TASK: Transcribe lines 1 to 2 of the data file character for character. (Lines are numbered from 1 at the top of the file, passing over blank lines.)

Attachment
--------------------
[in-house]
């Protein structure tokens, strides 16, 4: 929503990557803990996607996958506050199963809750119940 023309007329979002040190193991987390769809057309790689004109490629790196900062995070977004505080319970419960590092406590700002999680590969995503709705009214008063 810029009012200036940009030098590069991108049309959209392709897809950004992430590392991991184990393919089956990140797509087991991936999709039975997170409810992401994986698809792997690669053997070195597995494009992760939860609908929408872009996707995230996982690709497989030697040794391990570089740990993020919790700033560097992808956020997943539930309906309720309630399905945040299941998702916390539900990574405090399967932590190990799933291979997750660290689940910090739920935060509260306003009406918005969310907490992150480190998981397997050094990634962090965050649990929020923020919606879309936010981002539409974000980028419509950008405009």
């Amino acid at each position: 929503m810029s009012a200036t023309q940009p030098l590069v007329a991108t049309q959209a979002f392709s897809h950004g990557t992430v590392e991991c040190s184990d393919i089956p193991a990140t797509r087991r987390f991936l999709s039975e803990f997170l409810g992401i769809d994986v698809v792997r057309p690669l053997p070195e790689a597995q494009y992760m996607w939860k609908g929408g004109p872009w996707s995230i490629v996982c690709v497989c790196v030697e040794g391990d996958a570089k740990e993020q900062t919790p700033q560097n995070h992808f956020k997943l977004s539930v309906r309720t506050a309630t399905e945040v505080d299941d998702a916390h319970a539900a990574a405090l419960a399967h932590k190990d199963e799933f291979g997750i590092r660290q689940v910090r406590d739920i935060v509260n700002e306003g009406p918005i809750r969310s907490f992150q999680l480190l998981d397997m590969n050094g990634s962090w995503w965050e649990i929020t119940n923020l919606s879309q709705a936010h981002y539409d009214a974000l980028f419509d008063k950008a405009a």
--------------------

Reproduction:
[in-house]
């Protein structure tokens, strides 16, 4: 929503990557803990996607996958506050199963809750119940 023309007329979002040190193991987390769809057309790689004109490629790196900062995070977004505080319970419960590092406590700002999680590969995503709705009214008063 810029009012200036940009030098590069991108049309959209392709897809950004992430590392991991184990393919089956990140797509087991991936999709039975997170409810992401994986698809792997690669053997070195597995494009992760939860609908929408872009996707995230996982690709497989030697040794391990570089740990993020919790700033560097992808956020997943539930309906309720309630399905945040299941998702916390539900990574405090399967932590190990799933291979997750660290689940910090739920935060509260306003009406918005969310907490992150480190998981397997050094990634962090965050649990929020923020919606879309936010981002539409974000980028419509950008405009």